Local 34 1st Contract Ratification (Courtesy of Local 34)


It’s a special thing to get to vote in a union representation election. You’re lucky if it happens once in your life, as it did for me in 1984 when I voted for what would become Local 34, the clerical and technical workers’ union at Yale. That vote changed my life, and that union made me who I am. I want to share some of that experience for the members of Local 33, so they can reflect on what this moment means for them.

I first got a job at Yale in the library in the late 1960s, but I left after I got married and became a mother. When I came back in the early 1980s, my starting annual pay was around $10,000 — about $30,000 in today’s dollars. But it wasn’t just that we weren’t paid enough: the University’s thousands of clerical and technical workers, mainly women, weren’t respected. I remember after I came back to work, my boss said to me, “It’s nice to have a little pin money, isn’t it?” — as though my family wasn’t depending on this job, as if I wasn’t doing anything of real value. 

Thousands of us had experiences like this, which led us to organize and build Local 34 — to demand respect and establish our worth, in both symbolic and economic forms. It wasn’t easy going. The University told us we’d never have a union, that we weren’t like the workers in Local 35 for whom a union made sense. Of course, they’d fought Local 35 tooth and nail too, just as they would later fight Local 33. There isn’t anyone who’s tried to organize a union at Yale who had an easy time. They told us we’d be fired for organizing on the job, which scared many.

But we spent our days and evenings organizing with all our hearts. It was wonderful to walk through the space that is now the Wright Reading Room — back then it was “Machine City” — and see every table buzzing with discussion as people talked about how to move forward together, signing cards, making plans. Nothing would stop us.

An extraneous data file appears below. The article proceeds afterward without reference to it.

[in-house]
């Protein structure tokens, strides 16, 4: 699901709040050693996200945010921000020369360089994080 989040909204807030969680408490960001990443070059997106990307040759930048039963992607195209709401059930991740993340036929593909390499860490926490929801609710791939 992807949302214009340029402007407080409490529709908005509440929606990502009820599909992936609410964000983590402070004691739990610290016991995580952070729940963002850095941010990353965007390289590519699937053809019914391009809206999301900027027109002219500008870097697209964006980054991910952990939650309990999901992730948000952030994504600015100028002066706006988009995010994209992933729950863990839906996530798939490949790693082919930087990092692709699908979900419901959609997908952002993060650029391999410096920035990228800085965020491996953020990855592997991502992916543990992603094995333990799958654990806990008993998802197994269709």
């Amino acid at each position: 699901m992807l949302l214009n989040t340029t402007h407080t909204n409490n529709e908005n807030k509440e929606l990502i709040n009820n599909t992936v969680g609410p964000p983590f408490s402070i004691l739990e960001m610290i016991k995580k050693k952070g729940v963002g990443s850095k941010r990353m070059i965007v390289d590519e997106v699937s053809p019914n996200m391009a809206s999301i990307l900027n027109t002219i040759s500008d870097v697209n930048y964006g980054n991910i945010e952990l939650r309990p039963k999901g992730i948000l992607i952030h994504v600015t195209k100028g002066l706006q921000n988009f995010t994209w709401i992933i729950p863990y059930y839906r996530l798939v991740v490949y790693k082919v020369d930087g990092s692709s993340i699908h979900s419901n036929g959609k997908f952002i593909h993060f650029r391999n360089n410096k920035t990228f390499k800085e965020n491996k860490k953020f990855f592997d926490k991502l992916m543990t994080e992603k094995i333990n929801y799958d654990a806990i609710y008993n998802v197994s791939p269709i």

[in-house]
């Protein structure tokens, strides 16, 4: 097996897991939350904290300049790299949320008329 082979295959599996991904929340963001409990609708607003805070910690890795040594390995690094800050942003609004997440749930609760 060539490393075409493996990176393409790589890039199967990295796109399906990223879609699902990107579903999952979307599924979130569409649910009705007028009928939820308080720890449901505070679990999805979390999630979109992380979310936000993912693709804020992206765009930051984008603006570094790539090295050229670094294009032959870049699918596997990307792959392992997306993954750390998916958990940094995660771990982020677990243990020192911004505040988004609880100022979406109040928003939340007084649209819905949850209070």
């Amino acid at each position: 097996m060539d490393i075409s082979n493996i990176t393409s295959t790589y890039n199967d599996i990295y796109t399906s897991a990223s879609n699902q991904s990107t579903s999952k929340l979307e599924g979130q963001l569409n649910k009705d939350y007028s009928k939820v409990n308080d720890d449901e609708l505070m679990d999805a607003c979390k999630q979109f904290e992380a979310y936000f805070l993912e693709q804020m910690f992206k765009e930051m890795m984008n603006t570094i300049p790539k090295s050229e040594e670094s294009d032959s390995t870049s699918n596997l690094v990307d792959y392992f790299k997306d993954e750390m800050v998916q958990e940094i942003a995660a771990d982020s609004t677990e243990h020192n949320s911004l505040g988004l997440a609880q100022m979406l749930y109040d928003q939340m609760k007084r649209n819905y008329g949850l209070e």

We knew we’d win our election, but it was closer than we thought and this only meant we had to work harder to get a first contract. We spent 10.5 weeks on strike at the end of 1984. Yale said we’d never last, that we’d be back in a few days. They thought Local 35 would refuse to honor our picket lines, hoping to play up perceived racial tensions between the workforces. But our sisters and brothers in that union stayed off the job in solidarity.

When we won that contract, we put ourselves on a new path. While we were on strike, my daughter used to come to the picket line with a sign that said, “My mother is striking for my future wage.” She knew what it meant that her mother was fighting for dignity, respect and equality for women on the job. No contract solves every problem, but we’ve passed that idea on down the generations, as each contract builds on the one before and gets better every time.

In those first negotiations, Yale refused to pay our members who were taking time to negotiate on our behalf, so hundreds of us wanted to donate a day to those members. Yale refused. But as part of our first settlement Yale did agree to pay our negotiators. In the negotiations, we had to deal with middle management, who didn’t really have the authority to agree to anything. Today, the University’s vice presidents sit down with us as a matter of course, and members of our union have the right to take paid time off to work on behalf of the union as a whole. For two decades we have enjoyed labor peace at Yale and settled excellent contracts without strikes — a testament to the power we have built as a union. 

What we did together changed my life. After I lost my husband in 1995, I didn’t think I’d be able to stay in my house on one salary. But I could because of what the union had won. When I retired, I was able to retire comfortably with a good pension and excellent healthcare, two major benefits my union won through years of hard work and intense negotiations with Yale. My retirement and my health care were, and remain, secure. 

No two workers or two unions are identical, but the essence of this experience is there for anyone who wants to stand for herself and her coworkers on the job. Being a founding member of Local 34 is one of the proudest achievements of my life — I know that what it did for me, it did for thousands. I know that we made these into jobs that could support a family, blazed a new path for women in the workplace, and made good on my daughter’s picket sign. More than all this, it made me who I am: a person who knows she is worth something, not because anyone else told me so, not because I am unique, but because of the strength I found with others around me. It carried me through decades of work and defined my life. For every member of Local 33, I am so happy that you get the chance to find this same knowledge and same strength.

AMELIA PROSTANO retired in December 2021 after 40 years at Yale, where she worked as an Acquisitions Assistant at the Beinecke Rare Book and Manuscript Library and was a Vice-President of Local 34. Contact her at amelia.prostano@me.com.